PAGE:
The November 30, 2021 release of the NAEYC book, Developmentally Appropriate Practice in Early Childhood Programs Serving Children from Birth Through Age 8, Fourth Edition, has come at an opportune moment to unify and strengthen the profession around goals of equity and inclusion and to assist early childhood leaders in guiding positive change. Like the DAP statement, the book was developed with multiple authors and a range of reviewers representing all sectors of the profession. The book attaches detailed action steps to the principles and goals of developmentally appropriate practice, moving the theoretical discussion into real praxis, where research, theory, and teaching are aligned. In each chapter, leaders will find a sequence of detailed guidance to help teachers develop a new level of understanding, compassion, and effectiveness.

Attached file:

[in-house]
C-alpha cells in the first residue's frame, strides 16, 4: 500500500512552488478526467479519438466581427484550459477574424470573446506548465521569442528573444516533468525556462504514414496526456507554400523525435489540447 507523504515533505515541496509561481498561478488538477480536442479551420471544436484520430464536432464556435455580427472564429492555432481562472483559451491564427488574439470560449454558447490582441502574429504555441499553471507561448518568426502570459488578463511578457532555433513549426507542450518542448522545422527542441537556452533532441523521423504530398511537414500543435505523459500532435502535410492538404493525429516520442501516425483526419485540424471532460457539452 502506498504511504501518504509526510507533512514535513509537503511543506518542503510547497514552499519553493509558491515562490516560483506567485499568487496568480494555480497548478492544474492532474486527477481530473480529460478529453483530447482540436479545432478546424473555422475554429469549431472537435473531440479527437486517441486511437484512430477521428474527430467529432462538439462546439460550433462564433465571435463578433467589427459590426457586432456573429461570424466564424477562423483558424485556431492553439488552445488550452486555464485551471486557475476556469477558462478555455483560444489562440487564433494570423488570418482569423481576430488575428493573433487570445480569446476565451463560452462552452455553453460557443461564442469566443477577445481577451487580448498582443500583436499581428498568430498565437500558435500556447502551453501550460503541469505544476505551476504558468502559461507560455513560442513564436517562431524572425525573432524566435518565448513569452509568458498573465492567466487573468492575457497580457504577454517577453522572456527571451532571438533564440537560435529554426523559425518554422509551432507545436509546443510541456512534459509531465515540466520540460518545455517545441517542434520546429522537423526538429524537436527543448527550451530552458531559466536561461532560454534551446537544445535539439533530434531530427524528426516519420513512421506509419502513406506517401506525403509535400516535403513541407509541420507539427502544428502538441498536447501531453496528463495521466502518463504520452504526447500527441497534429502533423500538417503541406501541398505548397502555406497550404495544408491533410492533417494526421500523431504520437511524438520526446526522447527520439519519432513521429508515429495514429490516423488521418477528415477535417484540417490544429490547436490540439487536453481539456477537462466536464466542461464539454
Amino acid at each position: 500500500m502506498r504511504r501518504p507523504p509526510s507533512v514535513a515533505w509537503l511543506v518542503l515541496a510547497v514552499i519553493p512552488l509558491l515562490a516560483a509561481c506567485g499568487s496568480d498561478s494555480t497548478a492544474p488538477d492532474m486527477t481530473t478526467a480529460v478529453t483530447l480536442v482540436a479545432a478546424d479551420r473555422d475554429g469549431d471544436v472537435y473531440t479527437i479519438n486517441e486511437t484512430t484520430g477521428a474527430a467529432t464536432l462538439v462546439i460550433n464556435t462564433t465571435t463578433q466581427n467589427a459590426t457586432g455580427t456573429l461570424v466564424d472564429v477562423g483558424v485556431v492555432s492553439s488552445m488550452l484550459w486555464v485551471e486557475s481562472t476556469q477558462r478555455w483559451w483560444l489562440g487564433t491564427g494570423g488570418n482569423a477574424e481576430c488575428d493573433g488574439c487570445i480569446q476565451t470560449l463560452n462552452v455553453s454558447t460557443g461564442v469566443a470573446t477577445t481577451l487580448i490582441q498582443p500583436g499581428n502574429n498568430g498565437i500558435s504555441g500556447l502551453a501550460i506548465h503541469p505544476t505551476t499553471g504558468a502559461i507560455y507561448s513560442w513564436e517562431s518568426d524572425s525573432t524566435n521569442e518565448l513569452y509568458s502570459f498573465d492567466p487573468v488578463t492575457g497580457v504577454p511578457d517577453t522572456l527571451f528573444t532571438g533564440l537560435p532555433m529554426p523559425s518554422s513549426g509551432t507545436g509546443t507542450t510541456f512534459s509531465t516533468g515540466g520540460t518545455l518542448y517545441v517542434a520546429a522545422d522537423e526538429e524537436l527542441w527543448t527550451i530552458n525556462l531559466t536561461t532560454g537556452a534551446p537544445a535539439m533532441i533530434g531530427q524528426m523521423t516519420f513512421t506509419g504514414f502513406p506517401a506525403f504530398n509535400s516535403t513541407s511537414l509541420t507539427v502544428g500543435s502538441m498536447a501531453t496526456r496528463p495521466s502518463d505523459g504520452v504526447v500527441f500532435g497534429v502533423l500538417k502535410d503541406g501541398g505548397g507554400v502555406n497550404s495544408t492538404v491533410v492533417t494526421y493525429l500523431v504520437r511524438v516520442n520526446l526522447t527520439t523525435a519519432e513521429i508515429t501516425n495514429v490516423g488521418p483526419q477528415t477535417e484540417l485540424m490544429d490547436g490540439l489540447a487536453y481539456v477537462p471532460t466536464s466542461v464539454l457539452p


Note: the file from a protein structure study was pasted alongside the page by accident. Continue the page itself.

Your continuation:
The DAP book provides practical strategies, tips, and anchors for pedagogical leadership – which is an essential part of the Whole Leadership Framework. Topics include the role of context in reframing early childhood education; decision-making; the power of playful learning; creating a caring, equitable community of learners; family engagement; child observation, documentation, and assessment; curriculum and teaching; and professionalism. Importantly, the chapters show how to strengthen relationships with families, shift to strengths-based teaching and communication, and foster reflective conversation and professional growth within the organization.